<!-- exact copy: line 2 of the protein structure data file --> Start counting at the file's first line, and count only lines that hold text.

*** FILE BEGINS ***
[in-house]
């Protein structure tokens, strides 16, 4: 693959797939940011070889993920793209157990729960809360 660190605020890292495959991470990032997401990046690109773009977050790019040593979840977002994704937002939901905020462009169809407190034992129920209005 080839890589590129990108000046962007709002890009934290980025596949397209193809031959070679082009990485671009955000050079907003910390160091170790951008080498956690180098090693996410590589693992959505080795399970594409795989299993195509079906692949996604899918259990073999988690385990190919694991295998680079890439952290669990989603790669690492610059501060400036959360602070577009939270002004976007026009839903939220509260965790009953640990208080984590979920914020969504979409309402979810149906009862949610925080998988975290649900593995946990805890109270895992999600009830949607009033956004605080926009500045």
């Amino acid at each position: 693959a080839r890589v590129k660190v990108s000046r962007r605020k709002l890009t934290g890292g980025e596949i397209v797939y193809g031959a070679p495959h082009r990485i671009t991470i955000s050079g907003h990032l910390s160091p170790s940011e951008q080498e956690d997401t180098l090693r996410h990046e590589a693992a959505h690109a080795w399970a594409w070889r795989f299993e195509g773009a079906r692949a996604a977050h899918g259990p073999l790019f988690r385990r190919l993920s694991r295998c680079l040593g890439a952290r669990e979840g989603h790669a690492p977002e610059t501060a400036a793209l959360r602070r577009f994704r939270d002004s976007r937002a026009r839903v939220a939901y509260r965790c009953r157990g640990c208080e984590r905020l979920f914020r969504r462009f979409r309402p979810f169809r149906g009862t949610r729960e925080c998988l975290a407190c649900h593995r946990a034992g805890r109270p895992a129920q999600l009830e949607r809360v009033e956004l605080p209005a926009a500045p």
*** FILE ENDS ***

């Protein structure tokens, strides 16, 4: 693959797939940011070889993920793209157990729960809360 660190605020890292495959991470990032997401990046690109773009977050790019040593979840977002994704937002939901905020462009169809407190034992129920209005 080839890589590129990108000046962007709002890009934290980025596949397209193809031959070679082009990485671009955000050079907003910390160091170790951008080498956690180098090693996410590589693992959505080795399970594409795989299993195509079906692949996604899918259990073999988690385990190919694991295998680079890439952290669990989603790669690492610059501060400036959360602070577009939270002004976007026009839903939220509260965790009953640990208080984590979920914020969504979409309402979810149906009862949610925080998988975290649900593995946990805890109270895992999600009830949607009033956004605080926009500045």